It is easy to imagine Better.com encouraging directness, accountability, and hustle in its early years as a startup, but as the company grew and lost the intimacy of a startup, this win at all costs behavior drifted into an overly productivity-obsessed, uncaring culture. Better.com’s CEO did not adapt his communication style, behavior, and actions to match the context of a well-established company facing significant headwinds. So how can leaders adapt their corporate culture before it is too late?
1. Look for inconsistencies between what’s preached and what’s practiced
Not everything put on paper matches what happens in reality. Peer pressure, unspoken expectations, and personal opinions often come between intended and actual results. This is frequently the case with culture, where the stated culture is often far from what is experienced by most employees.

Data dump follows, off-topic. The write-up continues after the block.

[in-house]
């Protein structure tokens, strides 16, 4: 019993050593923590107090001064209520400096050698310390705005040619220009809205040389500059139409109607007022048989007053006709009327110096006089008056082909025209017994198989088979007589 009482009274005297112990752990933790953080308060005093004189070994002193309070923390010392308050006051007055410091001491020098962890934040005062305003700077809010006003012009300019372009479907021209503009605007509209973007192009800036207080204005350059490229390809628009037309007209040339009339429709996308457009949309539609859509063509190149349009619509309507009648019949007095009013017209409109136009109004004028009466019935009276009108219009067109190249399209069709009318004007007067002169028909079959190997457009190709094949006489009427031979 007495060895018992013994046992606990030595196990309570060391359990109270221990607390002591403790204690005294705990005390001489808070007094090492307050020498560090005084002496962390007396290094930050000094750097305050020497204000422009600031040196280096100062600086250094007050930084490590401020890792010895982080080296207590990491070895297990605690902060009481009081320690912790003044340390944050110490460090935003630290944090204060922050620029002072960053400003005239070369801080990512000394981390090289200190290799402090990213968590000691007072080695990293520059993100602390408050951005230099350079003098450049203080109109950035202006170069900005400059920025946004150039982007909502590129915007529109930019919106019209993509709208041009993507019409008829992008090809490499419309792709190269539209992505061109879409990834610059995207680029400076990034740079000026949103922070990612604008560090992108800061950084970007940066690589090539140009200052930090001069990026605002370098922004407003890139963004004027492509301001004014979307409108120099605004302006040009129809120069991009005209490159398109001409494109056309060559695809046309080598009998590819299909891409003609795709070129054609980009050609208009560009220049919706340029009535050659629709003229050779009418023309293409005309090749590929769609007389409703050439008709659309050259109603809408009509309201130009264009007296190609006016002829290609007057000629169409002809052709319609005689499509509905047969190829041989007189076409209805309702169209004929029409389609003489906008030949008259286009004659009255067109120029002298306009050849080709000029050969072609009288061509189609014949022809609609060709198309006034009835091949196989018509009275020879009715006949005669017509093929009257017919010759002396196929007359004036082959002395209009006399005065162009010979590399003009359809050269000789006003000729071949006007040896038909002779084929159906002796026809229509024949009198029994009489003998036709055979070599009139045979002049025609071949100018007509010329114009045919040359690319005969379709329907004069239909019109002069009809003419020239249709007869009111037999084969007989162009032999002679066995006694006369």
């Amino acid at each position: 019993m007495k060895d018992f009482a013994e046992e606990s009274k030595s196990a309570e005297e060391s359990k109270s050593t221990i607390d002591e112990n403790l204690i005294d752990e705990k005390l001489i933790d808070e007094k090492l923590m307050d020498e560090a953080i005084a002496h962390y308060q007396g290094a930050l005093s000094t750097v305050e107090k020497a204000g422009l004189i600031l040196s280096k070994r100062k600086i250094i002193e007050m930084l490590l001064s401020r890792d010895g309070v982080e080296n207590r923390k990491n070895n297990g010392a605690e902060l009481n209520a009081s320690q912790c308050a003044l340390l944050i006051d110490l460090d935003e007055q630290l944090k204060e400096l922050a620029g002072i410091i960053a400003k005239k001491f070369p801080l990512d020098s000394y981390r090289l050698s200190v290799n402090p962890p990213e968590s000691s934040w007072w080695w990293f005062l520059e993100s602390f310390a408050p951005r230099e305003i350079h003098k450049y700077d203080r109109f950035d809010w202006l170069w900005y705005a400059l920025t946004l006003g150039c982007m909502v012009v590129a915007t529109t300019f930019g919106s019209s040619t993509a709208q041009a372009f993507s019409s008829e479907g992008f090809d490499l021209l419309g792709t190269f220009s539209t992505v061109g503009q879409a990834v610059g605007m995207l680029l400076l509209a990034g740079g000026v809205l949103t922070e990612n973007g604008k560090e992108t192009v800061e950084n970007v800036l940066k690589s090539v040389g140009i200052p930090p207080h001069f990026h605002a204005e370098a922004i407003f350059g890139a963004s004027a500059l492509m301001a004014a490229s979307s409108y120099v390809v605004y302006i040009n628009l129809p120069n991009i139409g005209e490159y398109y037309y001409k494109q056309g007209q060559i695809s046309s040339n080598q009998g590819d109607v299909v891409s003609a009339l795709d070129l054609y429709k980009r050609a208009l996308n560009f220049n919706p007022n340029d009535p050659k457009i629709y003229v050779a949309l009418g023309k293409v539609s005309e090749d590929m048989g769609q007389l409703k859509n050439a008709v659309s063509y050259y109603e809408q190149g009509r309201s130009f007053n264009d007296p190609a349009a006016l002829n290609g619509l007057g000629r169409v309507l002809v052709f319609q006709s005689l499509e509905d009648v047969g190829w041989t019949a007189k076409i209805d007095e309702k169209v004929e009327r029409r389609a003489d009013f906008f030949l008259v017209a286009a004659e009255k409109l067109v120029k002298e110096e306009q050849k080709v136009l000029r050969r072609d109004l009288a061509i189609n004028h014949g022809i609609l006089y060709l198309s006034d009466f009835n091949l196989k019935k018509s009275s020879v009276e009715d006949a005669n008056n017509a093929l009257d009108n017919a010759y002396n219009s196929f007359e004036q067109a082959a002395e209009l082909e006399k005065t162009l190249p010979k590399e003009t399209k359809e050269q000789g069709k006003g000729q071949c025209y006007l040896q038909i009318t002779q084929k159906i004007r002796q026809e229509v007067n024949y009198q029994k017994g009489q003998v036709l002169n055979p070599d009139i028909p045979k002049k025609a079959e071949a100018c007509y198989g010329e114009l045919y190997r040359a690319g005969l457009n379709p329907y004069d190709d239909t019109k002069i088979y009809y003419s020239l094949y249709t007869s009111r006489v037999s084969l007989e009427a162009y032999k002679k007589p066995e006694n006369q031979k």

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As a result, it is important to regularly ask what behaviors are incongruous with your organization’s stated values. If collaboration is central to your mission, but information is not being shared between departments or title levels, the culture may no longer be supporting a collaborative mindset. If you value high expectations and meritocracy, but turnover and internal promotions are lagging, there may be a disconnect between which behaviors are being rewarded and which should be rewarded.
2. Identify environmental changes that warrant new behaviors